5 Things to Never Stop Doing with your Kids (even when they're grown)
Kids grow up fast!
We all know the saying, and we as parents, aunts, uncles, cousins, siblings and more live it every day - we see the children in our lives grow up all too quickly.
My son will be turning 13 this year - a teenager! - when did THAT happen?!
But as our children grow, it's important to keep our relationships growing along with them. From toddler tantrums to the doldrums of adolescence, our job certainly doesn't get easier, but it does get less involved. We don't need to watch them every minute, and they don't our hands to hold them up on walks anymore (sniff sniff!)
So how do we keep nurturing that all-important relationship? Even as both we and our children change over the years, there are always ways to keep the proverbial door open. If you want to develop lifelong relationships with your children, it takes work just like any other relationship - but it is well worth it in the end when you are gifted with grandchildren, a legacy and knowing that you brought some really awesome people into the world.
And so, here are 5 things you should never stop doing with your kids (even when they're grown!) to keep that connection alive.
Saying 'I Love You"
Yes it seems like a given, but as kids get older it often gets said less and less. But just like it's important to remember to feed your kids nourishment (food) for their bodies to grow, it's important for them to be fed emotionally too. Saying those three little words, even when they're met with eye rolls, will all add up like coins in a bank. After all the dramatic years, you get to cash them in with great returns!
Trying New Things
It's fun to show your little baby the world and help them experience all new things, like a first snowfall or discovering the joy of gliding own a slide. But as they get older they will inevitably want to make new discoveries with their friends - great restaurants, movies, music. But it is still possible to share fun experiences with them, and make great memories.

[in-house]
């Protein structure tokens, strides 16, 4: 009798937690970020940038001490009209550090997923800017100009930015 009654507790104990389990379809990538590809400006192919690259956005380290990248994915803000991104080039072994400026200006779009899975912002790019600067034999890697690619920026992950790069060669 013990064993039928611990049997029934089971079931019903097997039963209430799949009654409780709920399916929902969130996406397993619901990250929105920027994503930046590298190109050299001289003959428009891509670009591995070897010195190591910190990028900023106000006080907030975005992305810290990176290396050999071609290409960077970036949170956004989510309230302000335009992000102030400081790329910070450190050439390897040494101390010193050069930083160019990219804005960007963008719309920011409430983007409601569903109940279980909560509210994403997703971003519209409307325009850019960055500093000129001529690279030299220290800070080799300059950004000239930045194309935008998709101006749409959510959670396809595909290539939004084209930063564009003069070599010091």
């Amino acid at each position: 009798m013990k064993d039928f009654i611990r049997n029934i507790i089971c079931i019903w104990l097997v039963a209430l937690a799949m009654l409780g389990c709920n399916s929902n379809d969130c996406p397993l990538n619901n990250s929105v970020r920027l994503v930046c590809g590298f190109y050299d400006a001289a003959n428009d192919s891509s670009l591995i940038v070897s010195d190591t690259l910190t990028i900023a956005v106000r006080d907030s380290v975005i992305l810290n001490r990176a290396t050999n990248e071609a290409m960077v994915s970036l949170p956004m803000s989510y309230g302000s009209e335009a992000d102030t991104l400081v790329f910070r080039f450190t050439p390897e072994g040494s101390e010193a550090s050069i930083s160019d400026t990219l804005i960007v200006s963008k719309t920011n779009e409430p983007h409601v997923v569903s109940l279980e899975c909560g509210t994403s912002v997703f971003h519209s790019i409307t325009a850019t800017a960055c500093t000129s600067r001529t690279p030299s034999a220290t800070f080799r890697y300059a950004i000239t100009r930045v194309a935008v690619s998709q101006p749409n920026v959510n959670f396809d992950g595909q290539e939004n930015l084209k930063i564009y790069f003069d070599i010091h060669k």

I love it when my parents or my in-laws include us in great experiences. Next time you go somewhere fun, why not make another trip and invite your (adult) kids? It's a great chance to catch up and be together in a different environment, and keep the fun part of your relationships alive.
If there is one great thing about social media, it's the ability to share everything - and I must confess that I am totally guilty of (over)sharing funny posts or videos I find on my Facebook feed everyday. I often find things that I think my family would find funny and share it - and I love it when they do the same! This is not only a fun way to relax for a few minutes, but could be a great opportunity to connect with your teen. Share a funny post there, a funny childhood story in person, or play a silly board game that makes you all laugh.
Sharing the Things you Love
When our children are little it's fun to let them in on the things we love to do. Afternoons spent doing crafts, reading on the couch or digging around the garden are all fun to teach and enjoy together. But that doesn't have to stop once they get older! Activities change of course - I don't think there's many adults who still want their Mom to read them a bedtime story ;) - but teaching your kids favorite recipes, handy skills like woodworking or needlecraft, and even just general how-to-run-a-household lessons you've learned over the years, can all be wonderful ways to share with your older child. You'll be making great memories and passing on a legacy of love, openness and patience to future family members!
Just Saying Hi!
Calling someone even just a decade ago was the way most people chose to communicate. Today with so much technology lying around that allows us to communicate through texts, e-mails and instant messages, we tend to forget how nice it can be just to hear a loved ones voice!
As your children get older and start living their own lives, they will lean less and less on you for advice and insight. Instead they will more often turn to their friends or spouse. And while this is a natural and happy progression, sometimes it's a comfort to hear Mom or dad's familiar voice.
Maybe they're going through a tough time and are just too tired or stressed to call you themselves, or they don't feel like they should bother you with their seemingly small problems. But taking that ten minutes to make that little call (or Skype!) could make all the difference in their day, week, year or even life!